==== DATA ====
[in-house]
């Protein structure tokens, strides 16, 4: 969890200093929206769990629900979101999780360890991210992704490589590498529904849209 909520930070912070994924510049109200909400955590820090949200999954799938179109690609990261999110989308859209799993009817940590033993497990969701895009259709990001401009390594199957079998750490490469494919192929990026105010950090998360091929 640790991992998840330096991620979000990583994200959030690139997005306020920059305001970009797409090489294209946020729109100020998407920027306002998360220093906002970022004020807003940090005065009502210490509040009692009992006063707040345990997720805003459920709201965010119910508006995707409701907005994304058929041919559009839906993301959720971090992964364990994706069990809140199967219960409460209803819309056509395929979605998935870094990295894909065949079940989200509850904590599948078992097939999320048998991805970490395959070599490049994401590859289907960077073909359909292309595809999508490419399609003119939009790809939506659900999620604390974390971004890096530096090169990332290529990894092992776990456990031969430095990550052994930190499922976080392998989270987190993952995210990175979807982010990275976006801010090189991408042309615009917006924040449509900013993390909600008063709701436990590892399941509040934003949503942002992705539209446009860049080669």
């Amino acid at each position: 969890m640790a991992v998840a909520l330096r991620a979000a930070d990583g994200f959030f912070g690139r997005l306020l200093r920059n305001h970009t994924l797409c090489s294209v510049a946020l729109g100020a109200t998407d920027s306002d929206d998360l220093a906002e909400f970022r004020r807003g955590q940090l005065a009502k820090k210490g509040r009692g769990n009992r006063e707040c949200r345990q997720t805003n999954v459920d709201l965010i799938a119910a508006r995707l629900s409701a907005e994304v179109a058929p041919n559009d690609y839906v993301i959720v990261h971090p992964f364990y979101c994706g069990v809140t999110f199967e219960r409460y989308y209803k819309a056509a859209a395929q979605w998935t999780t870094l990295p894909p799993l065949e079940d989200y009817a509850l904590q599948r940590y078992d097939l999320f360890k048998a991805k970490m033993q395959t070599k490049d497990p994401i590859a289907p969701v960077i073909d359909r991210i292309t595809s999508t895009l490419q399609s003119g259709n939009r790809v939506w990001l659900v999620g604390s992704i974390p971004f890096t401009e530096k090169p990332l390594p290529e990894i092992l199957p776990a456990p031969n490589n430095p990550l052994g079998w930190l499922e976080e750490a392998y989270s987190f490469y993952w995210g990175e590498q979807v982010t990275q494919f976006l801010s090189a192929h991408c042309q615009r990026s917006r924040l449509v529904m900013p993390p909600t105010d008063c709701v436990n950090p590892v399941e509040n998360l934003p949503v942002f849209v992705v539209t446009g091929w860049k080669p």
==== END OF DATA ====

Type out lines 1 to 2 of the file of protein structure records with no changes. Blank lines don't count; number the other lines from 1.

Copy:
[in-house]
């Protein structure tokens, strides 16, 4: 969890200093929206769990629900979101999780360890991210992704490589590498529904849209 909520930070912070994924510049109200909400955590820090949200999954799938179109690609990261999110989308859209799993009817940590033993497990969701895009259709990001401009390594199957079998750490490469494919192929990026105010950090998360091929 640790991992998840330096991620979000990583994200959030690139997005306020920059305001970009797409090489294209946020729109100020998407920027306002998360220093906002970022004020807003940090005065009502210490509040009692009992006063707040345990997720805003459920709201965010119910508006995707409701907005994304058929041919559009839906993301959720971090992964364990994706069990809140199967219960409460209803819309056509395929979605998935870094990295894909065949079940989200509850904590599948078992097939999320048998991805970490395959070599490049994401590859289907960077073909359909292309595809999508490419399609003119939009790809939506659900999620604390974390971004890096530096090169990332290529990894092992776990456990031969430095990550052994930190499922976080392998989270987190993952995210990175979807982010990275976006801010090189991408042309615009917006924040449509900013993390909600008063709701436990590892399941509040934003949503942002992705539209446009860049080669």